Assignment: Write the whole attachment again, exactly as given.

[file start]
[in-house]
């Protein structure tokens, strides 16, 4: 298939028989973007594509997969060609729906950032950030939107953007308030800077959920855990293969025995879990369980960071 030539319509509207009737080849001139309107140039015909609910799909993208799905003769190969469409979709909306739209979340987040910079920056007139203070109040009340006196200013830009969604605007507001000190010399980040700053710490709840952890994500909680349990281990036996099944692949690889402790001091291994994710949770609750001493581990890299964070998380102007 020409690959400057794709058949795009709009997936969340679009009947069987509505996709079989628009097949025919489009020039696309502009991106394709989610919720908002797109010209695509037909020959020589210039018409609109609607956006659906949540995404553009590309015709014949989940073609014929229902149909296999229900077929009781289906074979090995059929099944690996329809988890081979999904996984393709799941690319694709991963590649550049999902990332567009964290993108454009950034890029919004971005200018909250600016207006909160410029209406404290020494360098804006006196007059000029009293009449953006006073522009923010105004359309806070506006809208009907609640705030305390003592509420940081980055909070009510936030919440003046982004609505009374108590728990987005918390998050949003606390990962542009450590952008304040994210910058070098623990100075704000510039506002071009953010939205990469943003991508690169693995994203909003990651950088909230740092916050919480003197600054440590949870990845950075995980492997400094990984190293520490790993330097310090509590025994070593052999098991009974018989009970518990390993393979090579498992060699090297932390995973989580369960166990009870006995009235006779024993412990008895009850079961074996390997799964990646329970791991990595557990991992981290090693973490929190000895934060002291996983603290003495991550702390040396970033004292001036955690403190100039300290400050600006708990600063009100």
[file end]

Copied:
[in-house]
């Protein structure tokens, strides 16, 4: 298939028989973007594509997969060609729906950032950030939107953007308030800077959920855990293969025995879990369980960071 030539319509509207009737080849001139309107140039015909609910799909993208799905003769190969469409979709909306739209979340987040910079920056007139203070109040009340006196200013830009969604605007507001000190010399980040700053710490709840952890994500909680349990281990036996099944692949690889402790001091291994994710949770609750001493581990890299964070998380102007 020409690959400057794709058949795009709009997936969340679009009947069987509505996709079989628009097949025919489009020039696309502009991106394709989610919720908002797109010209695509037909020959020589210039018409609109609607956006659906949540995404553009590309015709014949989940073609014929229902149909296999229900077929009781289906074979090995059929099944690996329809988890081979999904996984393709799941690319694709991963590649550049999902990332567009964290993108454009950034890029919004971005200018909250600016207006909160410029209406404290020494360098804006006196007059000029009293009449953006006073522009923010105004359309806070506006809208009907609640705030305390003592509420940081980055909070009510936030919440003046982004609505009374108590728990987005918390998050949003606390990962542009450590952008304040994210910058070098623990100075704000510039506002071009953010939205990469943003991508690169693995994203909003990651950088909230740092916050919480003197600054440590949870990845950075995980492997400094990984190293520490790993330097310090509590025994070593052999098991009974018989009970518990390993393979090579498992060699090297932390995973989580369960166990009870006995009235006779024993412990008895009850079961074996390997799964990646329970791991990595557990991992981290090693973490929190000895934060002291996983603290003495991550702390040396970033004292001036955690403190100039300290400050600006708990600063009100």